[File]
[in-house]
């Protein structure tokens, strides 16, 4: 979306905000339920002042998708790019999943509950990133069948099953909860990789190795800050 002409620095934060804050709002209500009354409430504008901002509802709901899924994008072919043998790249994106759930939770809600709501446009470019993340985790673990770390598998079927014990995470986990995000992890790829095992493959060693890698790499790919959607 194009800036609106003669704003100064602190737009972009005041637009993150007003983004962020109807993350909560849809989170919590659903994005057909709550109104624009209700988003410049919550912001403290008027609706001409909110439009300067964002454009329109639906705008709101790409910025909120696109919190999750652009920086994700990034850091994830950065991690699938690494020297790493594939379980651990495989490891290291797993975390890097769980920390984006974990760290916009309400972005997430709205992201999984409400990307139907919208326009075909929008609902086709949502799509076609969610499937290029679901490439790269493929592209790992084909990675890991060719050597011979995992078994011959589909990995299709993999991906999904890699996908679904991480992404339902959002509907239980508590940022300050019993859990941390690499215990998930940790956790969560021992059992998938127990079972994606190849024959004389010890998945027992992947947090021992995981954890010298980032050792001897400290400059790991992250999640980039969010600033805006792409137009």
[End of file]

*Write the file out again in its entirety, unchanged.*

[in-house]
């Protein structure tokens, strides 16, 4: 979306905000339920002042998708790019999943509950990133069948099953909860990789190795800050 002409620095934060804050709002209500009354409430504008901002509802709901899924994008072919043998790249994106759930939770809600709501446009470019993340985790673990770390598998079927014990995470986990995000992890790829095992493959060693890698790499790919959607 194009800036609106003669704003100064602190737009972009005041637009993150007003983004962020109807993350909560849809989170919590659903994005057909709550109104624009209700988003410049919550912001403290008027609706001409909110439009300067964002454009329109639906705008709101790409910025909120696109919190999750652009920086994700990034850091994830950065991690699938690494020297790493594939379980651990495989490891290291797993975390890097769980920390984006974990760290916009309400972005997430709205992201999984409400990307139907919208326009075909929008609902086709949502799509076609969610499937290029679901490439790269493929592209790992084909990675890991060719050597011979995992078994011959589909990995299709993999991906999904890699996908679904991480992404339902959002509907239980508590940022300050019993859990941390690499215990998930940790956790969560021992059992998938127990079972994606190849024959004389010890998945027992992947947090021992995981954890010298980032050792001897400290400059790991992250999640980039969010600033805006792409137009």